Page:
Also, sidekicks rule!

Superior Foes #2

Superior Foes of Spider-Man #2
Writer: Nick Spencer
Artist: Steve Lieber

We’re back, baby! Superior Foes of Spider-Man has not been cancelled yet, so we get to enjoy some more super-villainy goodness. This is the exact perfect series concept for me, and so far, Nick Spencer is executing it perfectly. I’ve wanted Marvel to do a series like this for years. This is, literally, like a wish come true for me. And so far, I am not disappointed! In fact, issue #2 gets even better!

The Sinister Six spend a lot of quality time together discussing team dynamics, membership and whether or not the bathroom should be unisex. They also knock over a fancy restaurant to make ends meet. Good team-building stuff. Meanwhile, Boomerang has to meet with his shyster lawyer about getting out of his criminal charges, and he has to deal with Chameleon, who wants to use the Six to steal the fabled head of Silvio Silvermane. But Shocker happens to see Boomerang talking with Chameleon, so Shocker knows that Boomerang’s schemes aren’t on the level. Shocker keeps this information to himself for now, while Boomerang convinces everyone to join him in getting Silvermane’s head. But Boomerang’s personal troubles aren’t over. He and his lawyer meet with the parole board, who have brought on a special costumed individual to be Boomerang’s new parole officer: Abner Jenkins, Mach VII!

Comic Rating: 8/10 – Very Good.

Gah! Abe Jenkins! He’s in this comic! Awesome! Fanboy squee!

Ahem, excuse me. I’m just very excited by that last page reveal. Abe Jenkins is one of my favorite comic book characters, and to see him show up in this title is delightful! The second issue of Superior Foes of Spider-Man is just as good, if not better, than the first. Spencer has tapped into exactly what I wanted from this series. It’s the life and times of a band of street level costumed hoodlums, and their lives are highly entertaining. They banter, they bicker, they struggle to deal with being costumed criminals. It’s just such a fun premise, and it’s very similar to Hawkeye, which is one of the best comics period.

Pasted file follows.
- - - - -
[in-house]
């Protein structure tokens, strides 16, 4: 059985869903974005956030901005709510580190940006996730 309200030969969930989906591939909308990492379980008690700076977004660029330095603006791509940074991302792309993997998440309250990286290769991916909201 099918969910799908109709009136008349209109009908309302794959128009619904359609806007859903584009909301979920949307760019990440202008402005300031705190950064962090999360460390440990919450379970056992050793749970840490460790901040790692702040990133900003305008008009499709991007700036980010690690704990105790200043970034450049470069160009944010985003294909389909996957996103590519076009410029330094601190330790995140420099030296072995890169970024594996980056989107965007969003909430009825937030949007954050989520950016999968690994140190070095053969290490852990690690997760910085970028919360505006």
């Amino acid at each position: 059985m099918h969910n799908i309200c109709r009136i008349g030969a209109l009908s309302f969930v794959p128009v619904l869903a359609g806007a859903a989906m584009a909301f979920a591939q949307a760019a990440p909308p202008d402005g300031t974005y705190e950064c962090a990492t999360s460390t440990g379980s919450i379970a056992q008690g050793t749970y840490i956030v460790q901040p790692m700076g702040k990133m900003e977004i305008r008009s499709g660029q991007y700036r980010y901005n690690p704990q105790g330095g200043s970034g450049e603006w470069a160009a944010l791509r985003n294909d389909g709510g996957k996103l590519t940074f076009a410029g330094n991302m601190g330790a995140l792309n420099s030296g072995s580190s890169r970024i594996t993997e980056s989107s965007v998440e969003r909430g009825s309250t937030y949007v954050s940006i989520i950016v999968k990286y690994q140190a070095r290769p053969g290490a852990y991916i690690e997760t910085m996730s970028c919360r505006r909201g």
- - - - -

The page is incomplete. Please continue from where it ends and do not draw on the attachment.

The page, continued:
Superior Foes of Spider-Man is just wonderful. Though it’s not yet perfect. Some of the characters, like Beetle and Overdrive, haven’t gotten much attention. Nothing really emotionally investing has happened to anybody yet. And the art is a little sloppier than the first issue. But otherwise, there’s a lot to love. The humor is sharp, the art is mostly good, and the characters are unique to a book like this. Hopefully we’ll see things in Superior Foes that we can’t see anywhere else. And that’s exactly what a new comic book should provide.

Superior Spider-Man #15

Superior Spider-Man #15
Writer: Dan Slott
Artist: Humberto Ramos

The day I have waited for and feared for more than 15 years has arrived: Phil Urich has been outed as a goblin. This is huge. Some of you may not know, but back in the mid-90s, Phil Urich was created to be a good guy version of the Green Goblin. He was your typical slacker 90s guy, and he put on the Goblin costume and rode the Goblin glider because it was a ton of fun. Phil’s Green Goblin, by Tom DeFalco (who I met once!), was the series that really cemented me into loving comics. And while I was disappointed that Phil eventually turned evil, I kept reading to see what Dan Slott would do with him.

Apparently Slott is going to turn Phil’s secret life upside down! All this time, none of Phil’s friends or loved ones knew that he lived a secret costumed life. Now that the truth is revealed…I don’t know how to feel! I’m excited that Phil is going to get a big story, but I’m scared that Slott might kill him off. At the very least, Phil’s life is changed forever, and now I’ll never get to write that Phil Urich redemption story I’ve always dreamed about.